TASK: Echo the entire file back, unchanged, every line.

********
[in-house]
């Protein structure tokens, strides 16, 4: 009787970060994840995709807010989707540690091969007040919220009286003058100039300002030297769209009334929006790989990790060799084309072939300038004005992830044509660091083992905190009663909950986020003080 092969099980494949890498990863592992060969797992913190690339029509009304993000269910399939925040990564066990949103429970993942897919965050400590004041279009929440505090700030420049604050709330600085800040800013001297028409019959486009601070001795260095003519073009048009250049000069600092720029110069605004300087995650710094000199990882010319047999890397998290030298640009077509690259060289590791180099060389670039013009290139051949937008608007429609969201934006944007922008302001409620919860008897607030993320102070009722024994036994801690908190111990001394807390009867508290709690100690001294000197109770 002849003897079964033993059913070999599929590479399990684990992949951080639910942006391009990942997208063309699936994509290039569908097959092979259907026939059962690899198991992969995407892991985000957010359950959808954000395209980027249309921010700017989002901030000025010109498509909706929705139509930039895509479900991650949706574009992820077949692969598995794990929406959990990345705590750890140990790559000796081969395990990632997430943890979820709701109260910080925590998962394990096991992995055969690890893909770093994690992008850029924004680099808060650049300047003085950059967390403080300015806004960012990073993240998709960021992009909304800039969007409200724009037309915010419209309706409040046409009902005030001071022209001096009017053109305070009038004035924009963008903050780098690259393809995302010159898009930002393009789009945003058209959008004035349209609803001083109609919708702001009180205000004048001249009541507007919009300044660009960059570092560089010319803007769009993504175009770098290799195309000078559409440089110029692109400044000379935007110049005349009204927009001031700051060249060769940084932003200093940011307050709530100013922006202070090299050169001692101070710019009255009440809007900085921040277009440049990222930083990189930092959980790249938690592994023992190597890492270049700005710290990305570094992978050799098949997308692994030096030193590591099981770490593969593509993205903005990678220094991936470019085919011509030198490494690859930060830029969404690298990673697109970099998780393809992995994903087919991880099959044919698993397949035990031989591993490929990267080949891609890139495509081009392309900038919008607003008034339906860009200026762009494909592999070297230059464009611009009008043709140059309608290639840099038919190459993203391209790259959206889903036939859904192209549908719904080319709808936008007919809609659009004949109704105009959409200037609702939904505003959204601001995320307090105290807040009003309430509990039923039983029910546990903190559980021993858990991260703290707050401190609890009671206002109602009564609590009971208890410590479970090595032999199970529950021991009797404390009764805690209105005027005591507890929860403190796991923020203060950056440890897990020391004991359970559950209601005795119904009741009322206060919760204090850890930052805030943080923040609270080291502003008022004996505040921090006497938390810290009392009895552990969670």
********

[in-house]
């Protein structure tokens, strides 16, 4: 009787970060994840995709807010989707540690091969007040919220009286003058100039300002030297769209009334929006790989990790060799084309072939300038004005992830044509660091083992905190009663909950986020003080 092969099980494949890498990863592992060969797992913190690339029509009304993000269910399939925040990564066990949103429970993942897919965050400590004041279009929440505090700030420049604050709330600085800040800013001297028409019959486009601070001795260095003519073009048009250049000069600092720029110069605004300087995650710094000199990882010319047999890397998290030298640009077509690259060289590791180099060389670039013009290139051949937008608007429609969201934006944007922008302001409620919860008897607030993320102070009722024994036994801690908190111990001394807390009867508290709690100690001294000197109770 002849003897079964033993059913070999599929590479399990684990992949951080639910942006391009990942997208063309699936994509290039569908097959092979259907026939059962690899198991992969995407892991985000957010359950959808954000395209980027249309921010700017989002901030000025010109498509909706929705139509930039895509479900991650949706574009992820077949692969598995794990929406959990990345705590750890140990790559000796081969395990990632997430943890979820709701109260910080925590998962394990096991992995055969690890893909770093994690992008850029924004680099808060650049300047003085950059967390403080300015806004960012990073993240998709960021992009909304800039969007409200724009037309915010419209309706409040046409009902005030001071022209001096009017053109305070009038004035924009963008903050780098690259393809995302010159898009930002393009789009945003058209959008004035349209609803001083109609919708702001009180205000004048001249009541507007919009300044660009960059570092560089010319803007769009993504175009770098290799195309000078559409440089110029692109400044000379935007110049005349009204927009001031700051060249060769940084932003200093940011307050709530100013922006202070090299050169001692101070710019009255009440809007900085921040277009440049990222930083990189930092959980790249938690592994023992190597890492270049700005710290990305570094992978050799098949997308692994030096030193590591099981770490593969593509993205903005990678220094991936470019085919011509030198490494690859930060830029969404690298990673697109970099998780393809992995994903087919991880099959044919698993397949035990031989591993490929990267080949891609890139495509081009392309900038919008607003008034339906860009200026762009494909592999070297230059464009611009009008043709140059309608290639840099038919190459993203391209790259959206889903036939859904192209549908719904080319709808936008007919809609659009004949109704105009959409200037609702939904505003959204601001995320307090105290807040009003309430509990039923039983029910546990903190559980021993858990991260703290707050401190609890009671206002109602009564609590009971208890410590479970090595032999199970529950021991009797404390009764805690209105005027005591507890929860403190796991923020203060950056440890897990020391004991359970559950209601005795119904009741009322206060919760204090850890930052805030943080923040609270080291502003008022004996505040921090006497938390810290009392009895552990969670």